Species Spotlight: Fact and Fiction Turtle Edition

Turtles are fascinating creatures that inhabit a diverse range of ecosystems across the planet, including wetlands, drylands, and oceans. They have existed longer than the dinosaurs and have captured our imagination in popular culture.

To pay tribute to this magnificent animal and its crucial role in our ecosystem, Greater Good Charities is delving into the world of turtles to debunk common myths and provide essential facts about this amazing creature.

Fact: Turtles belong to the oldest reptile groups in the world

Turtles belong to a group of reptiles called Testudines, which also includes tortoises and terrapins. This group of reptiles dates back to the Triassic Period from around 230 million years ago, making them older than dinosaurs, crocodiles, and alligators.

VS-Photograph_20240402_GDE_Mexico_003_©GGC copyPhoto © Greater Good Charities

Fiction: Turtles Are Easy Pets

Turtles are often marketed as easy pets, but the truth is they need a lifetime of specialized care and a lot of room to grow.

Turtles are wild animals, used to large spaces and specific conditions. If they are not properly cared for, they will often die. Additionally, a National Center for Biotechnology study found that exposure to reptiles was a big risk factor in determining whether or not infants can get salmonella, even if they do not touch the reptile directly. 

Fact: A Turtle’s Shell is Part of its skeleton

A turtle cannot leave its shell any more than we could walk out of our skeleton. Their shell is a living bone and its greatest defense, made up of modified bones from the rib cage, sternum, vertebrae, and pelvis, which have evolved to form a single unit. It protects the turtle’s vital organs and sometimes its head and continues to grow with the turtle.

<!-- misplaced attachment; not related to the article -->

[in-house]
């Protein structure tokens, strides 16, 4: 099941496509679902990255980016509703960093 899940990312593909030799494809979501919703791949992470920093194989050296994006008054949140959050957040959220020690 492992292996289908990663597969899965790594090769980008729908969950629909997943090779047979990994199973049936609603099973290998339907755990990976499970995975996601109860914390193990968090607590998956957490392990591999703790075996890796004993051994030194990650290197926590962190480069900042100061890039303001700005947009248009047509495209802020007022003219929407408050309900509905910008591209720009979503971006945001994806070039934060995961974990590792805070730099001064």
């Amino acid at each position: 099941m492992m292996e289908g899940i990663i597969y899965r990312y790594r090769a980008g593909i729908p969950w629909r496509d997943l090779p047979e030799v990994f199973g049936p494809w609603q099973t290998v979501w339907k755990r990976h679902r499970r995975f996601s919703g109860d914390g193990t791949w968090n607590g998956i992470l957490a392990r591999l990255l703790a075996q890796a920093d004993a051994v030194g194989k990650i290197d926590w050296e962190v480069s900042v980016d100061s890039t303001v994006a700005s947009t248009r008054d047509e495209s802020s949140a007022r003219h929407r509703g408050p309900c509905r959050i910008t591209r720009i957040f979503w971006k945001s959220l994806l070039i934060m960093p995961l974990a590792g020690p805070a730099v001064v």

VS-Photograph_20230604_GDE_Vietnam_BoxTurtle_006_©GGC copyPhoto © Greater Good Charities

Fiction: Turtles Only Eat Lettuce

Different turtles eat different food depending on the environment they live in and the species of turtle they are. Sea turtles eat anything from algae to squid and jellyfish, whereas land-dwellers eat bugs, fruit, and grass. Some turtles are carnivores and require live food, like worms, while others are herbivores and omnivores.

Fact: Turtles Live a Long Life

While a turtle's lifespan can depend on its species, diet, and environmental factors, most turtles can live into their 50s. The larger species tend to outlive the smaller ones, with some turtles living as little as 10-20 years and others living as long as 150 years. The oldest ever recorded, Tu" i Malila, of Tonga Island, lived to be 188 years old.

Fiction: Turtles are Not in Danger

Sadly, according to the International Union for Conservation of Nature's Red List, 187 of the 360 known turtle and tortoise species are threatened, with 127 of those being endangered or critically endangered.

According to a study published by 51 global turtle and tortoise experts, more than half of the world’s turtle and tortoise species are threatened with extinction. The loss of habitat is the number one threat to turtles and tortoises globally, followed by pet trade, overconsumption of turtles for food and medicine, pollution, and climate change.

VS-Photograph_20231113_RR_SouthFloridaWildlifeCenter_017_©GGC (1) copyPhoto © Greater Good Charities

Turtles significantly contribute to our planet's biodiversity, including providing nutrients, dispersing seeds and spores, regulating other organisms, indicating wetland health, and so much more. We must protect this important species before it is too late.

Fact: You Can Help Protect Animals Like Turtles

Greater Good Charities is on a mission to protect habitat conservation worldwide threatened by extinction. We protect endangered species and the environment, all while promoting community education. Here are three ways you can help protect our planet.

  1. Share this article to raise awareness about incredible species like turtles.
  2. Take a clean-up walk with your friends or family and pick up trash in your community to keep it out of waterways and the bellies of animals like turtles.
  3. Donate to help us protect vulnerable species.